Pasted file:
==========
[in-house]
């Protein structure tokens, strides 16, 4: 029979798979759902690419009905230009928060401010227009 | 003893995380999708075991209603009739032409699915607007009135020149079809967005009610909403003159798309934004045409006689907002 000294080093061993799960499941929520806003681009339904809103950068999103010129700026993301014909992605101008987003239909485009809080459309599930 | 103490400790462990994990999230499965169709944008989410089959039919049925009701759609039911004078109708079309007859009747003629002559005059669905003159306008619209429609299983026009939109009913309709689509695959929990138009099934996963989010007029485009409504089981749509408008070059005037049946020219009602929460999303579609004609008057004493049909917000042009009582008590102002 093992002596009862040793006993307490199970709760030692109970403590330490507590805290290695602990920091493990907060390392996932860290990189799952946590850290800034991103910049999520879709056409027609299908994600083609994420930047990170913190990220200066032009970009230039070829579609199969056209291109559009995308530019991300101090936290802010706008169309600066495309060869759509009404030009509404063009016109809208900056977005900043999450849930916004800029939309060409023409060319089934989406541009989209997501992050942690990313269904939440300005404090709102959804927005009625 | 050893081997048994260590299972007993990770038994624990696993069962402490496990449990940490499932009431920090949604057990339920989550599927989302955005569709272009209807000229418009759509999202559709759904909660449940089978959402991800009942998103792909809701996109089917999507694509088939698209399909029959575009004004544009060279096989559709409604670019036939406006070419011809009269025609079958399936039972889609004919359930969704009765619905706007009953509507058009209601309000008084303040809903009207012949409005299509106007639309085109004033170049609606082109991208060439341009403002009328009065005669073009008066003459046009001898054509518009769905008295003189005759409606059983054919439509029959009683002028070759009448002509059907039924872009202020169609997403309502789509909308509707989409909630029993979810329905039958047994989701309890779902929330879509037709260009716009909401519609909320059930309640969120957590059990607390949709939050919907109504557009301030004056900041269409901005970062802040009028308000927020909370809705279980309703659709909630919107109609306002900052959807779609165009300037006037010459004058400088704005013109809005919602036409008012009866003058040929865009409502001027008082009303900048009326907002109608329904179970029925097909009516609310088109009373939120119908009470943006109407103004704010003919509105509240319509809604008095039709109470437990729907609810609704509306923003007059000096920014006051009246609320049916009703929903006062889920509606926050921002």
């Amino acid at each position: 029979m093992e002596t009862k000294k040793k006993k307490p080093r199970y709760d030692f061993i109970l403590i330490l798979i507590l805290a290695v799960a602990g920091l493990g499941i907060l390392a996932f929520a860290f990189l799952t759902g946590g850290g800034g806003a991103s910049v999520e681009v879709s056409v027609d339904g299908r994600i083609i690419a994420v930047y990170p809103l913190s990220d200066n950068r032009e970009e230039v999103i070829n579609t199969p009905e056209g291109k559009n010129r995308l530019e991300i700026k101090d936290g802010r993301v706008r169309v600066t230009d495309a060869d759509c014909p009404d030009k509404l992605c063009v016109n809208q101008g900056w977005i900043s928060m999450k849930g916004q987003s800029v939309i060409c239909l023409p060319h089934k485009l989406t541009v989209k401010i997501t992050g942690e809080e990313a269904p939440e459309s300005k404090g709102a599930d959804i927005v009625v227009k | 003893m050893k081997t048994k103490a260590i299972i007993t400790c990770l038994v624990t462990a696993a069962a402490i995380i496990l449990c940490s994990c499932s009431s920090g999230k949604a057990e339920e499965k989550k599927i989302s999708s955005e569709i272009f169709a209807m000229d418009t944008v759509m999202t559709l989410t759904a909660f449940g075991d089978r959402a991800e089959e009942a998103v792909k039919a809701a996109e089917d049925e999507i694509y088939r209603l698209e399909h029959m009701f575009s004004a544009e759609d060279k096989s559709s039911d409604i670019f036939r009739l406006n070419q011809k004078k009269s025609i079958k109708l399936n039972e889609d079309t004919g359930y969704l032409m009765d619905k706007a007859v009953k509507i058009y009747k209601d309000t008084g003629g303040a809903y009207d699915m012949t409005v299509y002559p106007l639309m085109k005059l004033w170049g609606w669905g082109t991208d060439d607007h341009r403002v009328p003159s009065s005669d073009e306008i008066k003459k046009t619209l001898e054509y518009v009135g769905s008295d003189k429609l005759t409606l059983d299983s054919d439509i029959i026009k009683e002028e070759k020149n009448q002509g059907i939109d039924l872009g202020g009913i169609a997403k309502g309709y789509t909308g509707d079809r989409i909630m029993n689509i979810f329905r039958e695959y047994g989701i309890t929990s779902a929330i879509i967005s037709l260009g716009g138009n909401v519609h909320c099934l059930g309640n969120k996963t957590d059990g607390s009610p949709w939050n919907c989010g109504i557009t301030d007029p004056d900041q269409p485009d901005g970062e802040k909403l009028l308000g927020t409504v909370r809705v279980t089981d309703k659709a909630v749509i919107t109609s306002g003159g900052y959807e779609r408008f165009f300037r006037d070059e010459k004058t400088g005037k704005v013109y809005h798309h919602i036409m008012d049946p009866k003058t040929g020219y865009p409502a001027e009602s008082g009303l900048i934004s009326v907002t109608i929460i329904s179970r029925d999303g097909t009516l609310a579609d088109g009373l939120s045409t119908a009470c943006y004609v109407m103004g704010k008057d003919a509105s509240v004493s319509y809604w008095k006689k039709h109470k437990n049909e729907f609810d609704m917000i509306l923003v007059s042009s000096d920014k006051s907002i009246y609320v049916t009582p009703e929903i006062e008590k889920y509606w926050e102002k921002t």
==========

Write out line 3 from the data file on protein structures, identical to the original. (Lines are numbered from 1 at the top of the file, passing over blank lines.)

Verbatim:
């Amino acid at each position: 029979m093992e002596t009862k000294k040793k006993k307490p080093r199970y709760d030692f061993i109970l403590i330490l798979i507590l805290a290695v799960a602990g920091l493990g499941i907060l390392a996932f929520a860290f990189l799952t759902g946590g850290g800034g806003a991103s910049v999520e681009v879709s056409v027609d339904g299908r994600i083609i690419a994420v930047y990170p809103l913190s990220d200066n950068r032009e970009e230039v999103i070829n579609t199969p009905e056209g291109k559009n010129r995308l530019e991300i700026k101090d936290g802010r993301v706008r169309v600066t230009d495309a060869d759509c014909p009404d030009k509404l992605c063009v016109n809208q101008g900056w977005i900043s928060m999450k849930g916004q987003s800029v939309i060409c239909l023409p060319h089934k485009l989406t541009v989209k401010i997501t992050g942690e809080e990313a269904p939440e459309s300005k404090g709102a599930d959804i927005v009625v227009k | 003893m050893k081997t048994k103490a260590i299972i007993t400790c990770l038994v624990t462990a696993a069962a402490i995380i496990l449990c940490s994990c499932s009431s920090g999230k949604a057990e339920e499965k989550k599927i989302s999708s955005e569709i272009f169709a209807m000229d418009t944008v759509m999202t559709l989410t759904a909660f449940g075991d089978r959402a991800e089959e009942a998103v792909k039919a809701a996109e089917d049925e999507i694509y088939r209603l698209e399909h029959m009701f575009s004004a544009e759609d060279k096989s559709s039911d409604i670019f036939r009739l406006n070419q011809k004078k009269s025609i079958k109708l399936n039972e889609d079309t004919g359930y969704l032409m009765d619905k706007a007859v009953k509507i058009y009747k209601d309000t008084g003629g303040a809903y009207d699915m012949t409005v299509y002559p106007l639309m085109k005059l004033w170049g609606w669905g082109t991208d060439d607007h341009r403002v009328p003159s009065s005669d073009e306008i008066k003459k046009t619209l001898e054509y518009v009135g769905s008295d003189k429609l005759t409606l059983d299983s054919d439509i029959i026009k009683e002028e070759k020149n009448q002509g059907i939109d039924l872009g202020g009913i169609a997403k309502g309709y789509t909308g509707d079809r989409i909630m029993n689509i979810f329905r039958e695959y047994g989701i309890t929990s779902a929330i879509i967005s037709l260009g716009g138009n909401v519609h909320c099934l059930g309640n969120k996963t957590d059990g607390s009610p949709w939050n919907c989010g109504i557009t301030d007029p004056d900041q269409p485009d901005g970062e802040k909403l009028l308000g927020t409504v909370r809705v279980t089981d309703k659709a909630v749509i919107t109609s306002g003159g900052y959807e779609r408008f165009f300037r006037d070059e010459k004058t400088g005037k704005v013109y809005h798309h919602i036409m008012d049946p009866k003058t040929g020219y865009p409502a001027e009602s008082g009303l900048i934004s009326v907002t109608i929460i329904s179970r029925d999303g097909t009516l609310a579609d088109g009373l939120s045409t119908a009470c943006y004609v109407m103004g704010k008057d003919a509105s509240v004493s319509y809604w008095k006689k039709h109470k437990n049909e729907f609810d609704m917000i509306l923003v007059s042009s000096d920014k006051s907002i009246y609320v049916t009582p009703e929903i006062e008590k889920y509606w926050e102002k921002t």